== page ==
What’s your Gamer Motivation Profile?

Why do we play video games? For some it’s the challenge, facing difficult situations and having to think several steps ahead in order to beat an opponent. For others it’s the discovery side that appeals, the ability to explore new worlds and experiment with the items held within them.

And for others it’s the community side that draws them in, being part of a team and interacting with others who are on a similar wavelength. It could be a mixture of all of these reasons or something else entirely, and our motivations aren’t always easy to define.

That’s where Quantic Foundry comes in: a game analytics consulting practice that combines social and data science to understand what drives gamers. Over 250,000 individuals around the world have completed their Gamer Motivation Profile survey and earlier this month, they published an interesting summation of their findings.

While men are most often driven to compete, women are motivated to complete and people of non-binary gender want to explore fantasies. Although there’s a roughly equal split when it comes to male and female gamers, the industry itself still appears to be dominated by men; the findings are therefore useful when it comes to understanding our motivations and further break down any preconceptions about who plays video games and why.

Competition was shown to be the primary motivation for gamers aged between 13 and 25 while it dropped nine places for those aged over 36. The consultancy practice mentions that this is a trend they’ve come across previously and the appeal of competition declines the most rapidly with age: could this be a result of reduced reaction times and not being as quick as we used to be? Ben discussed this subject in one of his recent posts and his thoughts seem to correlate with Quantic Foundry’s results.

Dreamfall Chapters, The Longest Journey, video game, Zoe, lights, mountains, Dreamtime, horizon

My personal Gamer Motivation Profile showed that my gaming style is ‘calm, spontaneous, completionist, independent, deeply immersed and practical’. Fantasy and story came out as the top motivations with Dreamfall Chapters: The Longest Journey, Grim Fandango, Fable and Mass Effect appearing in the list of games recommended for me. The survey seems to generate some pretty accurate findings: the titles mentioned are all ones I’ve played and loved, and I do like to ‘explore a game world just for the sake of exploring it’.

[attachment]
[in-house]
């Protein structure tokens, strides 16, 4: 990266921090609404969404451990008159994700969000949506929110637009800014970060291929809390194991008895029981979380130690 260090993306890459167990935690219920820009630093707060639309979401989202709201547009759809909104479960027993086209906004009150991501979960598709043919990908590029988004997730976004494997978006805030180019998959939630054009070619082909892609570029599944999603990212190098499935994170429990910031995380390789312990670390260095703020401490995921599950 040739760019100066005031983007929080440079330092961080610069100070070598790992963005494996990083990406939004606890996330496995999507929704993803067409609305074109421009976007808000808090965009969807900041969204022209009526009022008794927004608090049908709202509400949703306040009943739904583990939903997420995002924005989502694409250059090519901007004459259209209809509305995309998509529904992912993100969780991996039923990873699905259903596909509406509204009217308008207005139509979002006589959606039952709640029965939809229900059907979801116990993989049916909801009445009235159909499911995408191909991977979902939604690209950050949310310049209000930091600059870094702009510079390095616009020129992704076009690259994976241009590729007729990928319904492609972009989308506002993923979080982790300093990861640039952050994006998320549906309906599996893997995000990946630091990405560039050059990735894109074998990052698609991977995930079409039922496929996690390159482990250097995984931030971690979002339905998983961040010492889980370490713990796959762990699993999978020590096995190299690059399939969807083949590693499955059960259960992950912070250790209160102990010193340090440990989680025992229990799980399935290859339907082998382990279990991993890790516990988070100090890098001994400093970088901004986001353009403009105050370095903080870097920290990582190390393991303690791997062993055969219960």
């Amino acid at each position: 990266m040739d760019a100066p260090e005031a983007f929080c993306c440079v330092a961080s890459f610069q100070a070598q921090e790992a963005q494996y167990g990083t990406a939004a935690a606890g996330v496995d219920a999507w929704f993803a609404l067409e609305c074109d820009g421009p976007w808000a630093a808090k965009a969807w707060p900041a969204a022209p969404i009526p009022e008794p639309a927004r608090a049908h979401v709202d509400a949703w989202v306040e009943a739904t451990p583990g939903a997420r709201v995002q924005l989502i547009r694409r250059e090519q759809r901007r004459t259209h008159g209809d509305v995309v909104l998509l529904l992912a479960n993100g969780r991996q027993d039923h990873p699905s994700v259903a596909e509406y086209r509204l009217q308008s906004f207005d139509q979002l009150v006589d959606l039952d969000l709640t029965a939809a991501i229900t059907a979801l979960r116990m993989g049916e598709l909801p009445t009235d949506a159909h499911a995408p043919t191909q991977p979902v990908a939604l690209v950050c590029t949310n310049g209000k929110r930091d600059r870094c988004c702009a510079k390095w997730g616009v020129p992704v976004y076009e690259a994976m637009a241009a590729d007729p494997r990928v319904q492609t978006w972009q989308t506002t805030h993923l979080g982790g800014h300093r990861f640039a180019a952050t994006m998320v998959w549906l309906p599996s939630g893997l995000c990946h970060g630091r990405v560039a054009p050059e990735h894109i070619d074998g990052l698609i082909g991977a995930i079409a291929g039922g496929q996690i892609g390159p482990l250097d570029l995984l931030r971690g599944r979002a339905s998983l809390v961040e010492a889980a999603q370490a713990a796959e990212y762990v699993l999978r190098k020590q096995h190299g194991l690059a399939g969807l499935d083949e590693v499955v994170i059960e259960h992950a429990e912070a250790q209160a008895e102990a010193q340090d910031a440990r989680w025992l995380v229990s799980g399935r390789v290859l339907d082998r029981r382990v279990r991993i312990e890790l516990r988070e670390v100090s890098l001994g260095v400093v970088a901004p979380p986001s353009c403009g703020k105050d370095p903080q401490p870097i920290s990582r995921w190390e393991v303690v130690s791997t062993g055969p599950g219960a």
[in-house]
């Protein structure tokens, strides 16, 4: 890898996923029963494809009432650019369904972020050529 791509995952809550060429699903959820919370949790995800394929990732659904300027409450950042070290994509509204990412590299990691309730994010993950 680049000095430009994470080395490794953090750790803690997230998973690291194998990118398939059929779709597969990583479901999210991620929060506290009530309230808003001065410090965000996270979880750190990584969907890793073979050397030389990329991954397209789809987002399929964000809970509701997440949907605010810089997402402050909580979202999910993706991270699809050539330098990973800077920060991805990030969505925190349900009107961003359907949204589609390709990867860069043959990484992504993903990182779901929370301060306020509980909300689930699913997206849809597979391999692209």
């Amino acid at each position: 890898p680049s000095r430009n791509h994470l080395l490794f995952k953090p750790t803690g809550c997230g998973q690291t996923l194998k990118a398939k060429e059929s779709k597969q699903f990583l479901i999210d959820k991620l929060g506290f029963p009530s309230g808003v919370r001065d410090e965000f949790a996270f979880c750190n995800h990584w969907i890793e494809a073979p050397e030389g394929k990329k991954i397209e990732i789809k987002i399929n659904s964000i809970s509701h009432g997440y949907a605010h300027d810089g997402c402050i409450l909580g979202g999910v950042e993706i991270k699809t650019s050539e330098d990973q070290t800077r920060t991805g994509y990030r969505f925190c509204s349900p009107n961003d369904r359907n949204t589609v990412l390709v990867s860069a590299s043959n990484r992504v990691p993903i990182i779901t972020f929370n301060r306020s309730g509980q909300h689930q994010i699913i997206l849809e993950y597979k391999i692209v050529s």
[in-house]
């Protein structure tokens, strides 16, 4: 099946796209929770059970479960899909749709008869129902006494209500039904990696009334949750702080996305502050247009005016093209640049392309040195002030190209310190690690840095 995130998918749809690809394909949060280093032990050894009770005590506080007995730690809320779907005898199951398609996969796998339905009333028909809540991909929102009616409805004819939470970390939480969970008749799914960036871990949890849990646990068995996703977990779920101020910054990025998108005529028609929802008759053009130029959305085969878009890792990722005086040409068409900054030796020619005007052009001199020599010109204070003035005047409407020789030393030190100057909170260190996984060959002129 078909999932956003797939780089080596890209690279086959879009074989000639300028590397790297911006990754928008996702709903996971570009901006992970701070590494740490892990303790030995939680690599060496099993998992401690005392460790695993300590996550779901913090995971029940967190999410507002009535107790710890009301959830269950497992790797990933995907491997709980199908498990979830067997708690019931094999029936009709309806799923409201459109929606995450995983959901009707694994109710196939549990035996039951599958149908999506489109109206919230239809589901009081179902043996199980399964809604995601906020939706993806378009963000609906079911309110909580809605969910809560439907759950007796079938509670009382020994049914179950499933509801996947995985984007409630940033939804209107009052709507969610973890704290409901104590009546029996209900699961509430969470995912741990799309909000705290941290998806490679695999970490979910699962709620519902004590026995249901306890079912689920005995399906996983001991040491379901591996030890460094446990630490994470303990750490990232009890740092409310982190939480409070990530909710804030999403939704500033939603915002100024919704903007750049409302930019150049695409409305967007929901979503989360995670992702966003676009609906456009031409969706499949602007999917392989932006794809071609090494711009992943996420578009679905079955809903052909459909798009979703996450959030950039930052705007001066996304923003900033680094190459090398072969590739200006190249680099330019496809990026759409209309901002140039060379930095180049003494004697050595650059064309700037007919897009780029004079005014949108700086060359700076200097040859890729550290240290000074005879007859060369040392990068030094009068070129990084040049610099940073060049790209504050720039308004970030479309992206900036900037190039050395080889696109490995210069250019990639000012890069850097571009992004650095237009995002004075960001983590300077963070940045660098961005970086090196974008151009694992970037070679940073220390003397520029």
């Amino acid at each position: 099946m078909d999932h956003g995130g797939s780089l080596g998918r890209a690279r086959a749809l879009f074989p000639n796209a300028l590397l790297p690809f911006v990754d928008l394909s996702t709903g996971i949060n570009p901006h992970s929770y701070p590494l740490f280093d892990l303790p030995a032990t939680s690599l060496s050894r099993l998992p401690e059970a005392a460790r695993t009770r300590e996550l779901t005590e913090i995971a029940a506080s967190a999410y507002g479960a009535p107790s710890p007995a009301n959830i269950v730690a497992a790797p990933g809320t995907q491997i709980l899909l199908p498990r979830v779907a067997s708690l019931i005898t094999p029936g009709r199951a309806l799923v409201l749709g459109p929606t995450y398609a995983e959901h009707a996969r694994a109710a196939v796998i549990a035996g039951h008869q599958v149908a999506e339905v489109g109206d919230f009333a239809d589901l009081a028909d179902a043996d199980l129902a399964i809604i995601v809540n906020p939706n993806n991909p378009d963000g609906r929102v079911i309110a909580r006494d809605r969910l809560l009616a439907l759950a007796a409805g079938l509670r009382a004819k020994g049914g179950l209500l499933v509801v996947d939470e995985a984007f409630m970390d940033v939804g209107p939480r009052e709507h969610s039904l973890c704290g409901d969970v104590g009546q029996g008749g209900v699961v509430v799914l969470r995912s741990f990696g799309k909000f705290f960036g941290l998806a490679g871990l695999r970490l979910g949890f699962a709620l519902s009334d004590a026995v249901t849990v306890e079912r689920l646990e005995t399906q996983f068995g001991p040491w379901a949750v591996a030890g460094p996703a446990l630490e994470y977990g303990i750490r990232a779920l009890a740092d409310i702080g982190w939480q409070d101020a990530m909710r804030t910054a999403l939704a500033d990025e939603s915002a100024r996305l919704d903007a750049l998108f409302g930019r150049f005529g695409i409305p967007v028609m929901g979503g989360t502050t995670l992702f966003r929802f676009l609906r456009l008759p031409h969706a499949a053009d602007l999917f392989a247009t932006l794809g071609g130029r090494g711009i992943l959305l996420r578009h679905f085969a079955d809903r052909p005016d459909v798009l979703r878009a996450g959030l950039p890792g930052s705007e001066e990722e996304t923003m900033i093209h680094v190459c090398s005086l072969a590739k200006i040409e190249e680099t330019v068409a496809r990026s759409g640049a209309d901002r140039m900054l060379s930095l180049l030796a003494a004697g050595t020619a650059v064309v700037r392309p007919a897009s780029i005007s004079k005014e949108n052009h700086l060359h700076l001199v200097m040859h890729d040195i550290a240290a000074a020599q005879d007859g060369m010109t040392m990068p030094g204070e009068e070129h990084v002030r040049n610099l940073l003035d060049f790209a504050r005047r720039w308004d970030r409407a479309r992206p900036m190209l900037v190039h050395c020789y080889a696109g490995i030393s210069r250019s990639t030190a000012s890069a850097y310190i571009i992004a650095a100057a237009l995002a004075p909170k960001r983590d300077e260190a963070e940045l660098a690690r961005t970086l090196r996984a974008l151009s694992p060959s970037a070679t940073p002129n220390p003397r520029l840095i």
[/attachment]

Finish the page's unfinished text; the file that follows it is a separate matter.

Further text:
One of the most interesting takeaways from the report is that completion was the only motivation to consistently appear in the top three for all gender and age groups. This means that it’s a very low-risk, high-reward motivation – something for developers to seriously ponder over. As stated by Quantic Foundry:

It helps explain why games that emphasise completion, such as Pokèmon Go, can be so broadly appealing across different demographic segments, especially when these games also steer away from motivations that are more volatile and polarising, such as competition.

So what motivates you to play video games? For more findings and to complete the survey yourself to see how you compare to other gamers, head other to Quantic Foundry’s blog.


After taking a few months off Overwatch, I’ve returned to find it an interesting game to have been a part of since release. In the first weeks matches felt very scrappy, especially if you were part of a pick-up group.

Players were still trying out various characters, learning their strengths and weaknesses as well as discovering tactics that would best serve the map and mode. If I’m honest the Play of the Game mechanic didn’t help too much either as at the time, the algorithms appeared to focus on kill streaks more than anything else which in turn caused players to concentrate too much on their own goals rather than the team’s.